There are very few muscicians that busy nowadays as Jack Frost. I can name Devin Townsend and Dave Grohl off course as two majors, but the man mentioned above settles himself in a very good position. After being a member of Metalium and Savatage, Jack is now busy to give all different kinds of great musicians a call, asking him for assistance on his new ‘solo’ album. Luckily enough, Metalrage got a copy of this record to review before the cd will be released on the 10th of October.
Now, the cd contains a variety of instruments. Sometimes you get to notice the ‘classical’ line-up with one guy on vocals, one on drums, one on guitar and one on bass. Other songs contain keyboards and arrangements, but after all, the sound of the songs is just classical metal. Squeezing guitars that end solo’s in a fast and strong way, guiding the vocals as an expert through the valleys of metal.
All songs contain these really great musicians from bands like Symphony X, Antrhax and Seven Witches. Especially the variety of the vocals is very interesting, because a change in this ‘instrument’ really gives another dimension to the songs. A good example of this is the raw appearance of Ted Poley on ‘Wasting your Luv’, ‘Sign of the Gipsy Queen’ and ‘Head first’ whereas Dale Toth provides a more warm feeling on ‘Peter and me’ and ‘Passage to the classical Side’. (the ballad)
As I already said, the songs are classic metal, no doubt about that. The production is very nice and the strong guitars by Jack are telling you that you’ve got a fine piece of music. The fact that Jack is even singing one of the songs, ‘Hold on Loosely’ and the appearance of the cover song ‘Cold as Ice’ proves that making this cd wasn’t just a piece of hard work, but also lots of fun. That would I describe as the most powerful aspect of this record. But when it comes to a total analysis, I think I have to make other considerations regarding the score. There are lots of things to consider, as I mentioned above, that all together make it very hard to discuss these aspects. With help from such good musicians, the outcome just hás to be a good product, I think nobody would doubt about that. It is almost as if it is too easy to get high scores.
Then why would I choose for this score? I think maybe because it just ís easy. I’ll give my opinion and that is the fact that the songs are pretty good, nice to listen to bút, no great hits. Besides that, covering a song that has got way too much airtime in a ‘not-so-original’ way makes clear that this record is not convincing me to listen to a lot of times. The inspiration is a little bit gone in my opinion. With such a line-up, I think it would be a real challenge to make one of the best records in rock & roll history. And the effort of ‘come on guys, make the sweat drip out of every part of our body, we’re going to make the most wonderful thing we’ve ever made’ is not to be noticed. Not this time. But hey, that’s fine by me. It would be a nice disk to put on at a metal party or something, and I’m sure a lot of metal fans would really appreciate the old school sound of heavy guitars again, but I’ll pass.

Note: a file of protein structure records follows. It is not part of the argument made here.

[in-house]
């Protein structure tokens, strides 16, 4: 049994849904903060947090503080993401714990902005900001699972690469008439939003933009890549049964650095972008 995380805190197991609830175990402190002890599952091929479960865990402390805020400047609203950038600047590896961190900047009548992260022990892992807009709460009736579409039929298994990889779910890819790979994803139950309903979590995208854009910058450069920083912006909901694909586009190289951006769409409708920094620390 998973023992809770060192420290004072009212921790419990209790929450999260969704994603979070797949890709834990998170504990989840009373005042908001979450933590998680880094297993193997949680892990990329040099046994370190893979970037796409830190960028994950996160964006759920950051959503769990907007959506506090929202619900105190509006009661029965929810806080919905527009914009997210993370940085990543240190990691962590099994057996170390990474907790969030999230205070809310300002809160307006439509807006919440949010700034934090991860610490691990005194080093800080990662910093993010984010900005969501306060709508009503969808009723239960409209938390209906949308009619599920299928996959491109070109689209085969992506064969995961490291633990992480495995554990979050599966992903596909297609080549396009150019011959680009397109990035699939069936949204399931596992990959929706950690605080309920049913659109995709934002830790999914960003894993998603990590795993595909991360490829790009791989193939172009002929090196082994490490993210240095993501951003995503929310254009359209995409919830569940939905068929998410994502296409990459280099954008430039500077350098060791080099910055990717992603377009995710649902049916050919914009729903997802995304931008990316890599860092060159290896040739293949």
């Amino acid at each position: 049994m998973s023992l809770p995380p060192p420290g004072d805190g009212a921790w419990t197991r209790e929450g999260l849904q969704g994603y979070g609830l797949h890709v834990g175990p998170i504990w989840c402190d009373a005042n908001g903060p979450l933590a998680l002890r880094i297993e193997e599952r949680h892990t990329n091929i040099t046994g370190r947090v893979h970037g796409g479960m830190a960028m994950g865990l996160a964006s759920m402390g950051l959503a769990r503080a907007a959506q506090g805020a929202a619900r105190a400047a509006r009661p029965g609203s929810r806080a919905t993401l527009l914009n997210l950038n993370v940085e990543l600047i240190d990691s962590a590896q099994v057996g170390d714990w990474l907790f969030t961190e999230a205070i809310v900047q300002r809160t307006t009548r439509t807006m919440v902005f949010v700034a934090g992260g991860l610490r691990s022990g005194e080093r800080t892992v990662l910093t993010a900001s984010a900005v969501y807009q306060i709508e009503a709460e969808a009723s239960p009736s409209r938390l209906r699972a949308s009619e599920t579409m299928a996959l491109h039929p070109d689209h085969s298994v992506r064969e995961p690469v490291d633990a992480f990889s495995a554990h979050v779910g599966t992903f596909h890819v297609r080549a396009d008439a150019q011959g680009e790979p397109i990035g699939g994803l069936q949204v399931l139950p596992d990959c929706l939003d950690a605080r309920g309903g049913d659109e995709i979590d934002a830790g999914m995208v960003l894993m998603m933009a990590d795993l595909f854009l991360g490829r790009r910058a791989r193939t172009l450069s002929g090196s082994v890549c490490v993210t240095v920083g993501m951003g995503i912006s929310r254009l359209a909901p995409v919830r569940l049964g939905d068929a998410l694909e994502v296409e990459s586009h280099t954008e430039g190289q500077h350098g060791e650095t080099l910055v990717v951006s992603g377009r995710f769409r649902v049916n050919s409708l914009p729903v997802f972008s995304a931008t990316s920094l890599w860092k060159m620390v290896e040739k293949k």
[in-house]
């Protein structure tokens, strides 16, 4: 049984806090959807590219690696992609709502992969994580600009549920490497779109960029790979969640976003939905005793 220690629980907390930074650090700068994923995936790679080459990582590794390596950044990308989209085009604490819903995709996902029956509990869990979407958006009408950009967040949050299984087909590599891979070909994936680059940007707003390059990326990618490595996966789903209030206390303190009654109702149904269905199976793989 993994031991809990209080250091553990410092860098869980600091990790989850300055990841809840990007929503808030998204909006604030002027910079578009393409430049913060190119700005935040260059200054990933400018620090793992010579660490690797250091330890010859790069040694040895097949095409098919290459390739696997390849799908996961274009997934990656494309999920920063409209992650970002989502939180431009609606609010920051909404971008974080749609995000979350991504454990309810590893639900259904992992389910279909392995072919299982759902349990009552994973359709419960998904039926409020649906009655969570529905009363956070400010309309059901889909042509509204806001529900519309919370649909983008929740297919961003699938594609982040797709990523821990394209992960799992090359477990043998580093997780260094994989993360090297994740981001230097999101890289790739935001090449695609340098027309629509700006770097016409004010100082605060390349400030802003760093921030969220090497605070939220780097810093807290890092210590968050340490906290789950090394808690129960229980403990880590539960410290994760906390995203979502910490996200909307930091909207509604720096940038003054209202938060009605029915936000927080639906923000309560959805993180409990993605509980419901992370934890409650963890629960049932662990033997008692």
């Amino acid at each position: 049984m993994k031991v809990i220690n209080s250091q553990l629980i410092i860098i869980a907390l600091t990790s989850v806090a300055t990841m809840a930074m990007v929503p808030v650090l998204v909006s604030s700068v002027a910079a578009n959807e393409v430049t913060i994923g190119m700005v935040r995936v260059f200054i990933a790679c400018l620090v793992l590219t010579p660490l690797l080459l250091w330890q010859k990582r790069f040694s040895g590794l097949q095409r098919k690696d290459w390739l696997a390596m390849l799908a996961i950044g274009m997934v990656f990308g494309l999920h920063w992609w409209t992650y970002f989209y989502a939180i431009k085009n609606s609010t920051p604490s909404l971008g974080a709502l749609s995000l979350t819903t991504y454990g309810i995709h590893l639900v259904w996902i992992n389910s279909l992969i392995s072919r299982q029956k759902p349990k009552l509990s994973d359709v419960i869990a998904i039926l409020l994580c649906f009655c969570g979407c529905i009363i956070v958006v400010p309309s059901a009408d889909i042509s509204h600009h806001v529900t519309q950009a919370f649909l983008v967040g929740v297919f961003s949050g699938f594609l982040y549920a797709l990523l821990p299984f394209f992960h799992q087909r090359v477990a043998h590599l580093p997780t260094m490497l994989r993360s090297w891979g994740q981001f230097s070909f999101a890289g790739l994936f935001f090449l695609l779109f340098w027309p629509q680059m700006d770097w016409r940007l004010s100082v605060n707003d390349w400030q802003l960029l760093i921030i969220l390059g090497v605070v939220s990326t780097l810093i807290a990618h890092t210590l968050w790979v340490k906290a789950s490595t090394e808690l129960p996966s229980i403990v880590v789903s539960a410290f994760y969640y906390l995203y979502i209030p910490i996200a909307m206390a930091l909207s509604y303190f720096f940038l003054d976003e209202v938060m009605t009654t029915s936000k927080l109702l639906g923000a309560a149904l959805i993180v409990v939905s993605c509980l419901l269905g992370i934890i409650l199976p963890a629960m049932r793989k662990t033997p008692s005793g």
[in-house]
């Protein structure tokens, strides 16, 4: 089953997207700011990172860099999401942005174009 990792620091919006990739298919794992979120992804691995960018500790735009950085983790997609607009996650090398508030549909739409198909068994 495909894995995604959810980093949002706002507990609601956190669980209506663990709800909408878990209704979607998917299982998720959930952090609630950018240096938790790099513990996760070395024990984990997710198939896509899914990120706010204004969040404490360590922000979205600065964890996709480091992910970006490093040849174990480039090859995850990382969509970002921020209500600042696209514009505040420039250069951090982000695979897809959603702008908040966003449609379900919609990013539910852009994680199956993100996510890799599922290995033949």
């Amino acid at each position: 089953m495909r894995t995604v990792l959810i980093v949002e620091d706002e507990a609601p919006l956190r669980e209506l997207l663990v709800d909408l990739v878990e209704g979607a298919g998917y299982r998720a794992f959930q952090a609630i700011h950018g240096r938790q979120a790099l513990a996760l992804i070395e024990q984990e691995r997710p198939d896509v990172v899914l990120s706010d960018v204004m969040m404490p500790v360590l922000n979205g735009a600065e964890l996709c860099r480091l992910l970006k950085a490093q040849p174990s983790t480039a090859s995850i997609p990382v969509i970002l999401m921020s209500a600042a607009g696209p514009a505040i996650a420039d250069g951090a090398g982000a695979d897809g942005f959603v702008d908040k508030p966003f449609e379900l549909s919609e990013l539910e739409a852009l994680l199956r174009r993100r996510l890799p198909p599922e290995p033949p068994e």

2. Hell or high Water
4. Out in the Cold
5. Sign of the Gipsy Queen
6. Peter and me
7. Cold as Ice
8. Covered in Blood
9. Hold on Loosely
10. Passage to the Classical Side
11. Head First
Neil Turbin (Anthrax)
Alan Tecchio (Hades/Non-Fiction/Watchtower)
Terry Ilous (XYZ)
Dale Toth (Rattlebone)
Ted Poley (Danger Danger)
Jeff Martin (Racer X/Badlands)
Paul Shortino (Rough Cutt/Quiet Riot)
Mide Duda (W.A.S.P.)
Mike LePond (Symphony X)
Dennis Hayes (Winter Bane)
Kevin Bolembach (Non-Fiction)
Joey Vera (Armored Saints/Fates Warning/ Seven Witches)
Reverend Jones (Black Symphony/Michael Schenker Group)
Jeff Curention (Seven Witches)
Chuck White (Winter Kill/Ion Vein)
Eric Ragno (Vox Tempus/Seven Witches)
Patrich Johansson (Prey/Yngwie Malmsteen)